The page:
'Tomb Raider' celebrates its 27th anniversary on October 25, 2023 | Agents of Fandom

‘Tomb Raider’ 27th Anniversary: 27 Years of Timeless Adventures

Let’s look back at ‘Tomb Raider’, the iconic, trendsetting video game that defined a generation.

On October 25, 1996, Tomb Raider made its grand debut on the Sega Saturn, and left a mark that has helped shape the gaming industry ever since. The groundbreaking action-adventure game, developed by Core Design and published by Eidos Interactive, introduced a new dimension to gaming, featuring revolutionary 3D graphics, a strong female lead, and gameplay that combines combat, puzzle-solving, and exploration.

At the time, the most popular video games were two-dimensional side-scrolling adventures starring everyone’s favorite pixelated plumbers, Mario and Luigi, and their friends, including Yoshi, Donkey Kong, and Diddy Kong. Mortal Kombat and its increasingly bloody entries were becoming a cultural phenomenon, much to the chagrin of parents. But for the next several years, it was Tomb Raider and its protagonist Lara Croft, who would steal the spotlight.

On the Tomb Raider 27th anniversary, with its first official remaster set to debut in early 2024, let’s look back at the game that defined a generation.

The Birth of ‘Tomb Raider’

Lara Croft battles a pack of wolves in Tomb Raider (1996) | Agents of Fandom
Lara Croft investigates an icy chamber in the game’s first level, ‘Caves’. Image Credit: Crystal Dynamics.

Developed by a tiny team in the small town of Derby, England, Tomb Raider is now a globally recognized brand. Its main protagonist, Lara Croft, is among the world’s most famous video game characters. She reached the pinnacle of her popularity in the late 1990s and early 2000s as “girl power” mania, led by British import The Spice Girls, swept the globe, leading to calls for more strong and independent female characters across all mediums.

Only six people built the game that would send shock waves through the entertainment world. It all began with Core Design developer Toby Gard, who proposed the original concept to company head Jeremy Heath-Smith in 1994. Aiming for a debut on the upcoming PlayStation console, the small team sought to create a game that blended the adventure of games like Ultima Underworld and Prince of Persia, with 3D characters like those in Virtua Fighter.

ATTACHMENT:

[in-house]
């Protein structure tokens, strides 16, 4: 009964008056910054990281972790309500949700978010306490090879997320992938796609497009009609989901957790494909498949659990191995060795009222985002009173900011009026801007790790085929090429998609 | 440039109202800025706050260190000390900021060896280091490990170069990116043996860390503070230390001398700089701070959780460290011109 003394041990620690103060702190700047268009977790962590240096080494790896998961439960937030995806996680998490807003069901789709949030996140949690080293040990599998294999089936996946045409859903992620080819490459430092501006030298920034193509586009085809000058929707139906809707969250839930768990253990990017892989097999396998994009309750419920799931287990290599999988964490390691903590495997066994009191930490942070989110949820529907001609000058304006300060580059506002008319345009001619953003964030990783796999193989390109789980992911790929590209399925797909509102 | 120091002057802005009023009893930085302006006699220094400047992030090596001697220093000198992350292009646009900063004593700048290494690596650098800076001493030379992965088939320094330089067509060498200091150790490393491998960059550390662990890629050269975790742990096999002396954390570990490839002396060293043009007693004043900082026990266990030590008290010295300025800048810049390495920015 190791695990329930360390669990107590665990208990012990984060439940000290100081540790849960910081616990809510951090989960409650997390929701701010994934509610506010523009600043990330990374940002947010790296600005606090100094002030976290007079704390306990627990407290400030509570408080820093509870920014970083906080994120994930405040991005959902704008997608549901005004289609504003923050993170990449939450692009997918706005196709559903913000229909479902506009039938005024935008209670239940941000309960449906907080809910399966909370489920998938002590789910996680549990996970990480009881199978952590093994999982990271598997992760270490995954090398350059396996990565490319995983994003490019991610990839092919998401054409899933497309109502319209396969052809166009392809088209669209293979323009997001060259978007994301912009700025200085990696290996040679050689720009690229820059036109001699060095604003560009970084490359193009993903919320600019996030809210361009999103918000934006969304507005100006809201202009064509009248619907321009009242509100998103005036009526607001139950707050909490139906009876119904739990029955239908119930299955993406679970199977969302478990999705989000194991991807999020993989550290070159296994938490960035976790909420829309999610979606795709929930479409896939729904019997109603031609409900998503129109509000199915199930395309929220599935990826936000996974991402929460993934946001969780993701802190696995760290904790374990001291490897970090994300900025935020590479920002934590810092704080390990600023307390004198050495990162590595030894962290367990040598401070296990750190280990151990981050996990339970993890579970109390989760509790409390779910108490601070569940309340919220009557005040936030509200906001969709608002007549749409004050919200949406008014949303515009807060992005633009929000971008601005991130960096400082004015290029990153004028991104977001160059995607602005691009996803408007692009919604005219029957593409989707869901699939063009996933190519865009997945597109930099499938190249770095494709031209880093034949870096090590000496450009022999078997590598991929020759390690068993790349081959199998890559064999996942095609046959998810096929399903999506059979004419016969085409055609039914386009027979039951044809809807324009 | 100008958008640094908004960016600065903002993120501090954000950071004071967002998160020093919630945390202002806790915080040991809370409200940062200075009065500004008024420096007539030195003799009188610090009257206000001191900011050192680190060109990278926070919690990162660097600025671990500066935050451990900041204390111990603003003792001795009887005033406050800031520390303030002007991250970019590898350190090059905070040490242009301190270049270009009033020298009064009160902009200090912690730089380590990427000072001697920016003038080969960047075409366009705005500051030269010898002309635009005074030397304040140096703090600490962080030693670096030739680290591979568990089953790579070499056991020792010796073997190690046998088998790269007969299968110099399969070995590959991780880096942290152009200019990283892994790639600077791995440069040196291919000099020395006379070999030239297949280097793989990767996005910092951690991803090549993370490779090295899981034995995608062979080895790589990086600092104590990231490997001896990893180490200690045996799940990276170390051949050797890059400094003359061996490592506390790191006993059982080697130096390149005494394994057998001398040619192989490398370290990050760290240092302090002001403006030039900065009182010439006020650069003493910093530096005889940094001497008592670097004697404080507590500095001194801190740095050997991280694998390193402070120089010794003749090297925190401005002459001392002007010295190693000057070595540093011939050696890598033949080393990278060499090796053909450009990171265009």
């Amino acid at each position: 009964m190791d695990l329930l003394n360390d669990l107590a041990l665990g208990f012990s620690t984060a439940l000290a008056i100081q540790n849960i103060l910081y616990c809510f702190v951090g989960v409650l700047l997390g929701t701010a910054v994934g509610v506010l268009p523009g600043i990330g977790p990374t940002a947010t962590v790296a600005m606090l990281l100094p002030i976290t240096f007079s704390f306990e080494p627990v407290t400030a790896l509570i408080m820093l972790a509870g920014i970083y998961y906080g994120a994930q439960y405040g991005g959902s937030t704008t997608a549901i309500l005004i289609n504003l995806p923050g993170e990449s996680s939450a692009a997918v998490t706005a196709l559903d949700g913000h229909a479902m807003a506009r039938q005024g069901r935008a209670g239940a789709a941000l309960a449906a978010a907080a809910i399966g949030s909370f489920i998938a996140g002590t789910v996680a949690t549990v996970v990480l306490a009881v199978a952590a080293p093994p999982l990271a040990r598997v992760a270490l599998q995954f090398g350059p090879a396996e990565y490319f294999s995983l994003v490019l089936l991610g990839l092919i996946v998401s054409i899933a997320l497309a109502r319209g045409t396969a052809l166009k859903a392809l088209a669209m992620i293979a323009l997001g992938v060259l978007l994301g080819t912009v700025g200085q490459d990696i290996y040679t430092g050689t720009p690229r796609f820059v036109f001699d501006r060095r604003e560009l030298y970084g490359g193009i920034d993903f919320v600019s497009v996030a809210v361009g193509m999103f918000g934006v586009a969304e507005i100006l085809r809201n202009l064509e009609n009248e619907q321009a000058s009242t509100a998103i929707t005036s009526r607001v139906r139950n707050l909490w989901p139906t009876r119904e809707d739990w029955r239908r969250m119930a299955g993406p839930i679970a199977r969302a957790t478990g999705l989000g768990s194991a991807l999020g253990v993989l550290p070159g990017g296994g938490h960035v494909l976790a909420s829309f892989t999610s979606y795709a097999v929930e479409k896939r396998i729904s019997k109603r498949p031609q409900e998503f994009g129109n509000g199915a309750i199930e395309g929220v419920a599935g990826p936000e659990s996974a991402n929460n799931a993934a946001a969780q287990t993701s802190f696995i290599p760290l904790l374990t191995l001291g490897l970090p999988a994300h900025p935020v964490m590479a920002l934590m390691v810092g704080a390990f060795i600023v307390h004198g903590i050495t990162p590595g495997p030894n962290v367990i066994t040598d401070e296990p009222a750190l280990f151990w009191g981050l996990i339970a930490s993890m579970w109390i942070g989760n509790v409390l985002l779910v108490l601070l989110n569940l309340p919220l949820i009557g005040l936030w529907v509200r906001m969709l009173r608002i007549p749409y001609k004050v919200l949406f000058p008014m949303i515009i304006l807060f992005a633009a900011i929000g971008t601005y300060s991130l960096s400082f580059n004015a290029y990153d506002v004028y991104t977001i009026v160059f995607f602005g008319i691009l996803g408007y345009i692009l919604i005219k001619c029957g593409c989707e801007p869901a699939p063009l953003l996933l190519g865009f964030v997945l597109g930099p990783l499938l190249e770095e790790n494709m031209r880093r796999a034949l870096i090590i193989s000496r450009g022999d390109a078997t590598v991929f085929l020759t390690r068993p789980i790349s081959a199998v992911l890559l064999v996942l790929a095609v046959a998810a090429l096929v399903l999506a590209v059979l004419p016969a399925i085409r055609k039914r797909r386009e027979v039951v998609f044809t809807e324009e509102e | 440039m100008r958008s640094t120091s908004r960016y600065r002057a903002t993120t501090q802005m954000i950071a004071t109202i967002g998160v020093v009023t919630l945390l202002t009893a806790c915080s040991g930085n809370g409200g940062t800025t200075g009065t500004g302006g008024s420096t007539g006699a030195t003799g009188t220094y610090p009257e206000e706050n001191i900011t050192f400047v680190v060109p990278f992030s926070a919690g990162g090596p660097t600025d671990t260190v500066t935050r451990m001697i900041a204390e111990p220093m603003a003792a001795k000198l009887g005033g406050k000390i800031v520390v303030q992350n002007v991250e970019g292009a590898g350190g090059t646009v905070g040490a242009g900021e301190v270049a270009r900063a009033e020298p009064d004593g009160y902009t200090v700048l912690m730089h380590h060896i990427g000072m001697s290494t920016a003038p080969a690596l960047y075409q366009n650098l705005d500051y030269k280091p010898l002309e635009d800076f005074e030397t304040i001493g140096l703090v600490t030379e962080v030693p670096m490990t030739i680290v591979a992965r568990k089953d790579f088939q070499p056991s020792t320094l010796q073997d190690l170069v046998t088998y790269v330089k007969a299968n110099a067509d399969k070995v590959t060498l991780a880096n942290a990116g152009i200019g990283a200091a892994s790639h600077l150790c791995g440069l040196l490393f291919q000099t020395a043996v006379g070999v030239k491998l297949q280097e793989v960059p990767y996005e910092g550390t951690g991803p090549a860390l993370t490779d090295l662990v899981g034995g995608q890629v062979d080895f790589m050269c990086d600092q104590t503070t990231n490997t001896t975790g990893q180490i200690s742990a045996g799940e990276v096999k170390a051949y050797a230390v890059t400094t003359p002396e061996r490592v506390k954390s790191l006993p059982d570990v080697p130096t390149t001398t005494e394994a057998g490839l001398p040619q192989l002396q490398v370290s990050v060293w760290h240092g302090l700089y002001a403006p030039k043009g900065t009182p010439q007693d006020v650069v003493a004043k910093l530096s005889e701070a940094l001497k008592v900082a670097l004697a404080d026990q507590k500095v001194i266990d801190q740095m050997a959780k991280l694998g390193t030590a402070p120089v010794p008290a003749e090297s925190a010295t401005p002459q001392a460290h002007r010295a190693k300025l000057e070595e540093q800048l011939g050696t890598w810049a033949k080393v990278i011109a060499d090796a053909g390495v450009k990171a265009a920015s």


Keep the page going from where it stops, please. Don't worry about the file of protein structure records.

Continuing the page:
Initially, the game was designed around a male lead who bore a strong resemblance to another swashbuckling hero, Indiana Jones. But after considering the legal ramifications and steering the development in a more unique direction, the character developed into a South American female adventurer named Laura Cruz. Over time, the concept morphed into a British aristocrat, and she was rebranded as Lara Croft after Eidos executives balked at her original name.

The Development of ‘Tomb Raider’

'The Lost Valley' is arguably one of the most iconic levels in the entire Tomb Raider franchise | Agents of Fandom
Lara Croft squares off against a supposedly extinct T-Rex in Tomb Raider (1996). Image Credit: Crystal Dynamics.

Tomb Raider’s development process was a challenge for the team in Derby. It required the creation of a custom-built game engine and a grid-based level design system designed by Gavin Rummery. This allowed for the creation of intricate, multi-layered environments and platforming, a first in the gaming world at the time. The team’s dedication and innovative approach led to the creation of a game that was unlike anything else available in the mid-1990s.

It is among the first games to feature a fully 3D environment that players can explore freely. The game’s design allowed Lara to interact with the environment in complex ways, from scaling walls and shimmying along ledges to flipping switches and swimming through bodies of water.